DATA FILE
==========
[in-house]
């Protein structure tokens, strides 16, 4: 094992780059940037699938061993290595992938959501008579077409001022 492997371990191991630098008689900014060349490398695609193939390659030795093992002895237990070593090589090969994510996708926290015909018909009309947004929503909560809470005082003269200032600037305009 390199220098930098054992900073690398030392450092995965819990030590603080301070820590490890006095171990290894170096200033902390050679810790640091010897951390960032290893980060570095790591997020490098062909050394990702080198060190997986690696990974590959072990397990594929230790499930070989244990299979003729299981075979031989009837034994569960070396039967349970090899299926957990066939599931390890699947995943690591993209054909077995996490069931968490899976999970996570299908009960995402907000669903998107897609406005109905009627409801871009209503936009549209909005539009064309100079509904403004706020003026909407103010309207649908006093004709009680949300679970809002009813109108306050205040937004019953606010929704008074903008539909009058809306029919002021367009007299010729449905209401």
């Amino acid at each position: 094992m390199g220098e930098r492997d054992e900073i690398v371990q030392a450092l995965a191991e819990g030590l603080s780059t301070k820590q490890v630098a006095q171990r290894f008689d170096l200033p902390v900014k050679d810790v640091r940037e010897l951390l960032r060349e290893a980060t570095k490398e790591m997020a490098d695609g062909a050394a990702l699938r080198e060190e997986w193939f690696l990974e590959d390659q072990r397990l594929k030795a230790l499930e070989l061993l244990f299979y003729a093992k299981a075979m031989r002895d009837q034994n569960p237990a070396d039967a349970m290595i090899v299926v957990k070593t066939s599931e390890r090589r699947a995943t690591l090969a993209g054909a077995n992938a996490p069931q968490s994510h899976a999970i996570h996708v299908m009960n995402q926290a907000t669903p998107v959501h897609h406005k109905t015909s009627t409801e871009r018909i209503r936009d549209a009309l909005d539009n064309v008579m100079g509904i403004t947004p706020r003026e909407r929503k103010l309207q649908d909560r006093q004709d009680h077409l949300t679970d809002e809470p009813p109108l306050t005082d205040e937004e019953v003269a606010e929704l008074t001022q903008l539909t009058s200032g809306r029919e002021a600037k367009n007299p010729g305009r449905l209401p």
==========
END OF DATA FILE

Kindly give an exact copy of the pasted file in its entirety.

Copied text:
[in-house]
């Protein structure tokens, strides 16, 4: 094992780059940037699938061993290595992938959501008579077409001022 492997371990191991630098008689900014060349490398695609193939390659030795093992002895237990070593090589090969994510996708926290015909018909009309947004929503909560809470005082003269200032600037305009 390199220098930098054992900073690398030392450092995965819990030590603080301070820590490890006095171990290894170096200033902390050679810790640091010897951390960032290893980060570095790591997020490098062909050394990702080198060190997986690696990974590959072990397990594929230790499930070989244990299979003729299981075979031989009837034994569960070396039967349970090899299926957990066939599931390890699947995943690591993209054909077995996490069931968490899976999970996570299908009960995402907000669903998107897609406005109905009627409801871009209503936009549209909005539009064309100079509904403004706020003026909407103010309207649908006093004709009680949300679970809002009813109108306050205040937004019953606010929704008074903008539909009058809306029919002021367009007299010729449905209401």
């Amino acid at each position: 094992m390199g220098e930098r492997d054992e900073i690398v371990q030392a450092l995965a191991e819990g030590l603080s780059t301070k820590q490890v630098a006095q171990r290894f008689d170096l200033p902390v900014k050679d810790v640091r940037e010897l951390l960032r060349e290893a980060t570095k490398e790591m997020a490098d695609g062909a050394a990702l699938r080198e060190e997986w193939f690696l990974e590959d390659q072990r397990l594929k030795a230790l499930e070989l061993l244990f299979y003729a093992k299981a075979m031989r002895d009837q034994n569960p237990a070396d039967a349970m290595i090899v299926v957990k070593t066939s599931e390890r090589r699947a995943t690591l090969a993209g054909a077995n992938a996490p069931q968490s994510h899976a999970i996570h996708v299908m009960n995402q926290a907000t669903p998107v959501h897609h406005k109905t015909s009627t409801e871009r018909i209503r936009d549209a009309l909005d539009n064309v008579m100079g509904i403004t947004p706020r003026e909407r929503k103010l309207q649908d909560r006093q004709d009680h077409l949300t679970d809002e809470p009813p109108l306050t005082d205040e937004e019953v003269a606010e929704l008074t001022q903008l539909t009058s200032g809306r029919e002021a600037k367009n007299p010729g305009r449905l209401p």